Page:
New Mexico Quitclaim Deed Article

Last Updated: March 9, 2024 by Rukshani Lye

What is a Quitclaim Deed in New Mexico? 

In New Mexico, a quitclaim deed is used to transfer property from an owner (“Grantor”) to a new owner (“Grantee”), without any promises or guarantees about the property’s title.  Quitclaim deeds are a quick way to transfer property but they offer the lowest security among real estate deeds in New Mexico.

The most common use of quitclaim deeds is between parties with high levels of trust, such as family members or close friends.

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What is the Difference Between a Quitclaim Deed and a Warranty Deed in New Mexico?

The main difference between quitclaim deeds and warranty deeds in New Mexico is that a quitclaim deed provides less security to the Grantee. 

A warranty deed provides legal protection to the new owner because it confirms that the Grantor owns the property and has the right to make a transfer.

Warranty deeds are mostly used for real estate transactions in New Mexico. Quitclaim deeds, on the other hand, are used for transfers between family and friends.

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How Do Quitclaim Deeds Work in New Mexico?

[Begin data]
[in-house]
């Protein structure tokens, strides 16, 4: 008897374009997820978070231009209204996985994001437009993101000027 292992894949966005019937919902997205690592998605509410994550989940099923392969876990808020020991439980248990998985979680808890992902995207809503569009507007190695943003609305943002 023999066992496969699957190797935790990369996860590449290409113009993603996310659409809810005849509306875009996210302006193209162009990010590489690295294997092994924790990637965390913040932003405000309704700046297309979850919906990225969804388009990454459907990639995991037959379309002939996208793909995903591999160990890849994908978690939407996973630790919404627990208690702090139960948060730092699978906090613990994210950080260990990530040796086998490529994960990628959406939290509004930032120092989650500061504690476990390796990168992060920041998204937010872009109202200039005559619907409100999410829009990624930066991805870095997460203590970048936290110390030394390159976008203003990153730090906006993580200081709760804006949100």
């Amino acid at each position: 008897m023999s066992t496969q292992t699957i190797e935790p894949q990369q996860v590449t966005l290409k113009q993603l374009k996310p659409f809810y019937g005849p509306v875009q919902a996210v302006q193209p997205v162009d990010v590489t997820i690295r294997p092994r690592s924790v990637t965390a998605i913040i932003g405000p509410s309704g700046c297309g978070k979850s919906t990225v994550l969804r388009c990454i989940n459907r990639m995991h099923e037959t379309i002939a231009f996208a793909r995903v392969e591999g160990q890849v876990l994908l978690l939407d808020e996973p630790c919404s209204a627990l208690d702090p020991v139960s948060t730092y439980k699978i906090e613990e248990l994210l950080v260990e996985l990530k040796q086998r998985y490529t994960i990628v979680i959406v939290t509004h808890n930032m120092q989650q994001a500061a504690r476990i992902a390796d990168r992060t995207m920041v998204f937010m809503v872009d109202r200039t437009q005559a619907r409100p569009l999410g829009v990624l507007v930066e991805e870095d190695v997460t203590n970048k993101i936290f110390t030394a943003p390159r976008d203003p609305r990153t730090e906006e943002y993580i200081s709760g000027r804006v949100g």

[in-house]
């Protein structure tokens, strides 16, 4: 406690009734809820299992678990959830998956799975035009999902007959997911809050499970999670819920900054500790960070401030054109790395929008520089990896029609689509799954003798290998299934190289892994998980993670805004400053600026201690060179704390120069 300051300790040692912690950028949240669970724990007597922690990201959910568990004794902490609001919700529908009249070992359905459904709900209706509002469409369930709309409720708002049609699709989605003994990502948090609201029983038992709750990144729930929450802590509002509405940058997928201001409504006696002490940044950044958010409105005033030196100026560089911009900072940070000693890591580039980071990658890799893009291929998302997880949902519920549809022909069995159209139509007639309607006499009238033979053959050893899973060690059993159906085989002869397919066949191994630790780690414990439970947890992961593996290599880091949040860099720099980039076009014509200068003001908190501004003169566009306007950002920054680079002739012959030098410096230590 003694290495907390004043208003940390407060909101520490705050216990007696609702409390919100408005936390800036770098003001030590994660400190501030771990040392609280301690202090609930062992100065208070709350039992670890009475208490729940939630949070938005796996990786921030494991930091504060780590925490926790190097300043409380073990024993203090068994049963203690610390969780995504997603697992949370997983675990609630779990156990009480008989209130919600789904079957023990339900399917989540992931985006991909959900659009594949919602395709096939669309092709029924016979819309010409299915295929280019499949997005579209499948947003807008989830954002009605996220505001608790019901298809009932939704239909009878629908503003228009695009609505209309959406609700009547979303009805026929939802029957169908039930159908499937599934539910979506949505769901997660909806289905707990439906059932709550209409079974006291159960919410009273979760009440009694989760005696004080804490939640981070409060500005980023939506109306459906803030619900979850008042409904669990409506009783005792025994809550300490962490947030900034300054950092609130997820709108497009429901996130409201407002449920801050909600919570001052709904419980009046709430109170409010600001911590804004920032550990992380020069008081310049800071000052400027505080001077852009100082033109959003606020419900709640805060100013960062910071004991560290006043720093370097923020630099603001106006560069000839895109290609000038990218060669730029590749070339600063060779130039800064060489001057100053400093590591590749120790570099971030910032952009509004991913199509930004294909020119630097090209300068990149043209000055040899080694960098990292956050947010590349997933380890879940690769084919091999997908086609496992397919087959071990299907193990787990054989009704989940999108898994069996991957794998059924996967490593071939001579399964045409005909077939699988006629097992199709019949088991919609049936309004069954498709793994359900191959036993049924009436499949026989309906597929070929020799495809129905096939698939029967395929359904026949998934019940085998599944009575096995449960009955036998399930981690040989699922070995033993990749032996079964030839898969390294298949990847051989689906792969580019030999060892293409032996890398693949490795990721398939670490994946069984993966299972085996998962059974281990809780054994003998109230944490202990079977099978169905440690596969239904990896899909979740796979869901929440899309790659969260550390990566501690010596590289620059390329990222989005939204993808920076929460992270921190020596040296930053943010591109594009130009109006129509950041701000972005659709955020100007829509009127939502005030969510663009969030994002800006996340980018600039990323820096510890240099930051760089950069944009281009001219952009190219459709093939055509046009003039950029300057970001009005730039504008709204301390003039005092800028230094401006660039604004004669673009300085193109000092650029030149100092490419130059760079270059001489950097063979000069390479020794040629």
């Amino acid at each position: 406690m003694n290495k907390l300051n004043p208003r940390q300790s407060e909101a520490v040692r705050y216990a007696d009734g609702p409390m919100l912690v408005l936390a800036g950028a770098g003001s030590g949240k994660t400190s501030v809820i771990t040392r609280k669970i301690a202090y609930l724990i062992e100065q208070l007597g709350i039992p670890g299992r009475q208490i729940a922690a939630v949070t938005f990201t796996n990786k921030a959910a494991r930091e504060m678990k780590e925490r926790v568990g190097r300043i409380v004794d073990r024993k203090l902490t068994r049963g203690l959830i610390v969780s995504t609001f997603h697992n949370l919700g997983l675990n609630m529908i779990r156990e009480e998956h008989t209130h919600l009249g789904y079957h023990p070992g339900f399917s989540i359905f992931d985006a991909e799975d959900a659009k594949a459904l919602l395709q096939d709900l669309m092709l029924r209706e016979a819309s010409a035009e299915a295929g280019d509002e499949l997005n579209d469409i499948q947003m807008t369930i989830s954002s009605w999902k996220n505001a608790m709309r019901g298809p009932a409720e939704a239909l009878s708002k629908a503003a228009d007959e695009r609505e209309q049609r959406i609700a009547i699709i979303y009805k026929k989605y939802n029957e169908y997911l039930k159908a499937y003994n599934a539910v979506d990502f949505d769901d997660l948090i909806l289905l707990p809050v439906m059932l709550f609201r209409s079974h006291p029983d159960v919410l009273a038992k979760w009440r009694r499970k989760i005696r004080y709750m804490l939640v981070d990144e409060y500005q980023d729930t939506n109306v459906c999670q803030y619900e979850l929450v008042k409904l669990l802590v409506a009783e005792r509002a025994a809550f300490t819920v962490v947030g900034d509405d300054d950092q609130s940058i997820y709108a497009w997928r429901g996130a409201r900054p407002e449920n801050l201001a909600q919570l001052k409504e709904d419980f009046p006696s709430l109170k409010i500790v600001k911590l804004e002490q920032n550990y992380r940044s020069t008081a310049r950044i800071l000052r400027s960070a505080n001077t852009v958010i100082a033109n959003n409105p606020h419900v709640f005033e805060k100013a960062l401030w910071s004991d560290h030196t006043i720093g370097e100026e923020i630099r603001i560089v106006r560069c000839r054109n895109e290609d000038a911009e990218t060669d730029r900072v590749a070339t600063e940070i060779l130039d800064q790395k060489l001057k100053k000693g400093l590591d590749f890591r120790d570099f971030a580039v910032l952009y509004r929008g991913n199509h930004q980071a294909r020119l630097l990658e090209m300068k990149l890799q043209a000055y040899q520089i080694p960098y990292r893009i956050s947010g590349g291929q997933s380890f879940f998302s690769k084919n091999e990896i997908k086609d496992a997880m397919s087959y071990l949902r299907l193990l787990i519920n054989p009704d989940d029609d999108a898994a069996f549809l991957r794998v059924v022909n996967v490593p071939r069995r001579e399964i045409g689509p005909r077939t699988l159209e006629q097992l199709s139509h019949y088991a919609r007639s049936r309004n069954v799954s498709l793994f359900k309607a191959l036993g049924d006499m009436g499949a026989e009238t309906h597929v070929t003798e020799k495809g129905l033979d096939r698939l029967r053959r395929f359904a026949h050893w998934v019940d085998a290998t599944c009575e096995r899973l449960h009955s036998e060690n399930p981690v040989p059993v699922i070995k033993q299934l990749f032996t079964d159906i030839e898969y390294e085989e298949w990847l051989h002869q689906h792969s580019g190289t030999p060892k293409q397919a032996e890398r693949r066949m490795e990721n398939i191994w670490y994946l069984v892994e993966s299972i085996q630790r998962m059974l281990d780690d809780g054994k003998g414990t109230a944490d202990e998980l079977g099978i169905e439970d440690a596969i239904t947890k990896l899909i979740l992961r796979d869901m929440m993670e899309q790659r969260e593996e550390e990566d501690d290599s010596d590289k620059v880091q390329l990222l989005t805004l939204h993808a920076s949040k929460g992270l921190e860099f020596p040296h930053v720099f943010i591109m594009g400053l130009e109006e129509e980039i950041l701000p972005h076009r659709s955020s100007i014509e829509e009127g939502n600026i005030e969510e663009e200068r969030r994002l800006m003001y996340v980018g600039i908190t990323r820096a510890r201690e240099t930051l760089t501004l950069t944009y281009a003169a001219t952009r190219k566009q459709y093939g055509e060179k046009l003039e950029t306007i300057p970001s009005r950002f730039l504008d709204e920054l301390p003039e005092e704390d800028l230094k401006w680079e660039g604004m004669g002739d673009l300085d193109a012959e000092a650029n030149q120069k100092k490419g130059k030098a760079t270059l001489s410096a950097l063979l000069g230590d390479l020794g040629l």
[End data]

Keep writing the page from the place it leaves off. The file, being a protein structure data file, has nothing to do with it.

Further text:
Laws surrounding quitclaim deeds are found under Chapter 47 of the New Mexico Statutes, titled Property Law.

New Mexico laws provide the sample language to be used in a quitclaim deed. It must state that the Grantor intends to “quitclaim” the property to the Grantee. The term “grant” is not used as it implies warranty.

Once prepared, the quitclaim deed must be filed at the Office of the County Clerk in the county where the property is located.

Can You Prepare Your Own Quitclaim Deed in New Mexico?

You can prepare your own quitclaim deed in New Mexico. A professional drafter is not legally required. 

New Mexico Quitclaim Deed Requirements

Most formatting standards in New Mexico are those that counties have uniformly adopted and standardized throughout the state.

Formatting Requirements

Formatting requirements for quitclaim deeds in New Mexico include:

  1. Paper: between letter (8.5 x 11) and legal (8.5 x 14); 20lb white.
  2. Text: minimum 8-point Maximum.
  3. Margin: 1 x 4-inch space on top right of first page, all other pages and sides must have a minimum 1 inch.

Content Requirements 

Content requirements for quitclaim deeds in New Mexico include: 

  1. Grantor’s name and address.
  2. Grantee’s name and address.
  3. Grantor’s marital status.
  4. Return name and address.
  5. Name and address for future tax statements.
  6. Assessor’s parcel number (if available). 
  7. The title as “Quitclaim Deed.”
  8. Property address.
  9. Property’s homestead status.
  10. Property legal description.
    • The property description must contain the proper descriptors, including metes and bounds such as section, township, and range, subdivision, each different tract, unit, or block.
    • The legal description for the property can be taken from a previously recorded document, including a previously registered deed, mortgage, or plat/map.
    • If a secondary document is referenced, information such as the date registered, the book, page, and registration numbers must be mentioned on the deed.
  11. Granting clause – a statement describing the transfer the parties have agreed to.
  12. Consideration clause – the value or the amount of money exchanged.